The potential deal between Congress and the White House would cap a tumultuous week in which Washington strained for a comprehensive response to the outbreak that is testing the nation's political, financial and health-care systems.

Trump has announced a month-long restriction on travel from most of Europe, set to begin today at midnight.

He said Thursday that he was considering other major restrictions, such as limiting travel to domestic hot spots like California and Washington state, without spelling out how he would manage such an extraordinary effort.


COVID-19 around the world ...

BEIJING — As a virus pandemic spreads globally, China and other parts of Asia are scrambling to prevent it from coming back to where it broke out.

Everyone arriving in Beijing must be quarantined for 14 days, and South Korea is screening arriving passengers from more countries as the number of cases rises across Europe.

Both countries have seen a decline in new infections, with China reporting just eight and South Korea 110 on Friday.

In a role reversal, China is evacuating its citizens from one virus-hit country and sending medical gear and doctors to help with outbreaks abroad.


COVID-19 in the sports industry ...

From the pro leagues to the juniors, games all over the world are being cancelled by COVID-19. In Canada, the list includes:

— NHL suspends 2019-20 season impacting seven Canadian teams in Vancouver, Edmonton, Calgary, Winnipeg, Toronto, Ottawa and Montreal.

— Hockey Canada cancels all its sanctioned activities, including national championships, until further notice.

— U.S. President Donald Trump suggestions to postpone the Tokyo Olympics for a year.

— Major League Soccer suspends season for 30 days impacting teams in Toronto, Montreal and Vancouver. Montreal further impacted by suspension of CONCACAF Champions League.

— NBA suspends season affecting defending champion Toronto Raptors.

— MLB cancels the rest of spring training and suspends the start of the regular season by at least two weeks, impacting the Toronto Blue Jays.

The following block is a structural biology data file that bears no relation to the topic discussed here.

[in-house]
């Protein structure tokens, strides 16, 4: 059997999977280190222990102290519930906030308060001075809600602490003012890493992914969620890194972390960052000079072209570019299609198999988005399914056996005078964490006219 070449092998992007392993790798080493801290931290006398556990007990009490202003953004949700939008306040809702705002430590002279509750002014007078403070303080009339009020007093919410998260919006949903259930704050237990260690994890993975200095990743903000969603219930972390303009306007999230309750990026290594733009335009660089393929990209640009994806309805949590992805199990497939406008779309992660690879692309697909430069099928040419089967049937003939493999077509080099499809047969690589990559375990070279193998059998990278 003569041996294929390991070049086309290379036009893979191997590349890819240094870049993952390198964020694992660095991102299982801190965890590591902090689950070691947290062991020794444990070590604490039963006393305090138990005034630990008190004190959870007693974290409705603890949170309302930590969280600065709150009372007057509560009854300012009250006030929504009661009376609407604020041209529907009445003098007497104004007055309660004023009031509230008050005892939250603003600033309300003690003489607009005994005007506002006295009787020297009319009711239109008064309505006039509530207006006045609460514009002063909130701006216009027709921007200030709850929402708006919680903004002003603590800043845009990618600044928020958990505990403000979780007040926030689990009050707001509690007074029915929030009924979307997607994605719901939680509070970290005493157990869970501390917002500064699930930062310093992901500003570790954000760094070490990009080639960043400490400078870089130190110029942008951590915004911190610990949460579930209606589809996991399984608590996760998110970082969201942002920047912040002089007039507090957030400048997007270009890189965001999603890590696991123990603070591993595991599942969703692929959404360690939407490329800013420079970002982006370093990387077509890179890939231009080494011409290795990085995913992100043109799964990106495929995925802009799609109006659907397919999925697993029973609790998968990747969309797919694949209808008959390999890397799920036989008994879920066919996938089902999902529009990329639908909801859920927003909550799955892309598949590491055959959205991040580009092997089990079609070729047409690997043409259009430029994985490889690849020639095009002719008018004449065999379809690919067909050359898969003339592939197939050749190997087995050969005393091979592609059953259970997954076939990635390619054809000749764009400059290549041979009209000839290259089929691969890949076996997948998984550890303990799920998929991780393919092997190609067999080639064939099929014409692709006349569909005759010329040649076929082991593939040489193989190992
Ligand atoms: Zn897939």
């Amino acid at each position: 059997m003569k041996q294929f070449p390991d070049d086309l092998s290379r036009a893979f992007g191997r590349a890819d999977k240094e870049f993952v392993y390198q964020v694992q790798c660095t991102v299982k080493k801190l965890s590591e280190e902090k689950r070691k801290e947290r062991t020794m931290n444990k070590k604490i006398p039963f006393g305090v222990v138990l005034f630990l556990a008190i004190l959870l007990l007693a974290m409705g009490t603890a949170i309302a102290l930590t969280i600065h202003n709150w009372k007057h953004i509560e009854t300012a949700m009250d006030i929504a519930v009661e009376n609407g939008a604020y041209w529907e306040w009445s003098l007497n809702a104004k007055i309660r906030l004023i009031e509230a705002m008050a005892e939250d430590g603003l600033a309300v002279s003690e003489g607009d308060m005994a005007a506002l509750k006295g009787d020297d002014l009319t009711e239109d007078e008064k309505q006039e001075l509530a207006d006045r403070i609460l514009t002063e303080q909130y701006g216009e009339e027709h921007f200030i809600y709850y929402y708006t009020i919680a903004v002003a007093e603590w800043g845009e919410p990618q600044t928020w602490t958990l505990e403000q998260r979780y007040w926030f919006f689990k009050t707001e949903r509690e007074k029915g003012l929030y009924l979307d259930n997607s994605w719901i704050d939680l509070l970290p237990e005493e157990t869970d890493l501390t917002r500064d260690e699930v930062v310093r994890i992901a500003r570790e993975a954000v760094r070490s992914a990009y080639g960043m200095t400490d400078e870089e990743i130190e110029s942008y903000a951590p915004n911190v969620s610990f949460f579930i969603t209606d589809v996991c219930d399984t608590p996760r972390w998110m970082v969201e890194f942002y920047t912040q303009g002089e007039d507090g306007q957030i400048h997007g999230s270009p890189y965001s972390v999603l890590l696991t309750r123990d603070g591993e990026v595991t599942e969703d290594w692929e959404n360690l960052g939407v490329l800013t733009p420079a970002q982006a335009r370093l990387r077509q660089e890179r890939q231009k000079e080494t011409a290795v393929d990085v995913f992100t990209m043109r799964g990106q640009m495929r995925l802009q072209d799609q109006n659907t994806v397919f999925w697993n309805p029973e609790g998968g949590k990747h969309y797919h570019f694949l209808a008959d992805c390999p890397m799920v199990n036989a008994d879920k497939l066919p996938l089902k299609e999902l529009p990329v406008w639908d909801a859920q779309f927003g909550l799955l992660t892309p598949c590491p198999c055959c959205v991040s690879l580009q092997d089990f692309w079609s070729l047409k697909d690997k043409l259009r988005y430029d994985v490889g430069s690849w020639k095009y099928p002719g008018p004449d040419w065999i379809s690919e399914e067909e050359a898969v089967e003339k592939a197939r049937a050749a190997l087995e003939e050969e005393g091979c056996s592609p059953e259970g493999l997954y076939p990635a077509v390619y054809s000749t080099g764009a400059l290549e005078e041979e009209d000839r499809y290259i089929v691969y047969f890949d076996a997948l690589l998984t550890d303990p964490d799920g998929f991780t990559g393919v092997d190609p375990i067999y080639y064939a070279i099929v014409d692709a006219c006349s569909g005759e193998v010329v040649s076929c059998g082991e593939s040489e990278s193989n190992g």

— The UFC is going ahead with its Fight Night card Saturday in Brazil, but without spectators.

— The three Canadian Hockey League major-junior leagues — the Ontario Hockey League, Quebec Major Junior Hockey League and Western Hockey League — suspend play.

— World women's curling championship in Prince George, B.C., cancelled.

— The Dubai World Cup Dubai says it will hold a major horse race without spectators. The Dubai World Cup is set for March 28 and is the world's richest purse for a horse racing with a US$12-million prize last year.


COVID-19 in the entertainment industry ...

Canada's biggest celebration of homegrown music, the Juno Awards, have been cancelled over concerns about the COVID-19 outbreak.

The big bash was to take place with thousands of fans and dozens of musical acts on Sunday at the SaskTel Centre in Saskatoon, and broadcast on CBC.

The Canadian Academy of Recording Arts and Sciences said Thursday morning the decision was made with input and guidance from local tourism and provincial health authorities.

The Junos news came around the same time that Saskatchewan's Ministry of Health announced the province had its first presumptive case of COVID-19.

The Canadian Screen Awards set for March 29 in Toronto have also been cancelled due to the COVID-19 outbreak.

In the U.S., entertainment industry is preparing for an unprecedented shutdown to curb the spread of the novel coronavirus, cancelling upcoming movies, suspending all Broadway performances and scuttling concert tours.

Restrictions on gatherings were enacted from New York to California, and dozens of cultural hubs were closed. Disneyland and Disney World are both shutting down in the next couple of days.


This report by The Canadian Press was first published March 13, 2020.

The Canadian Press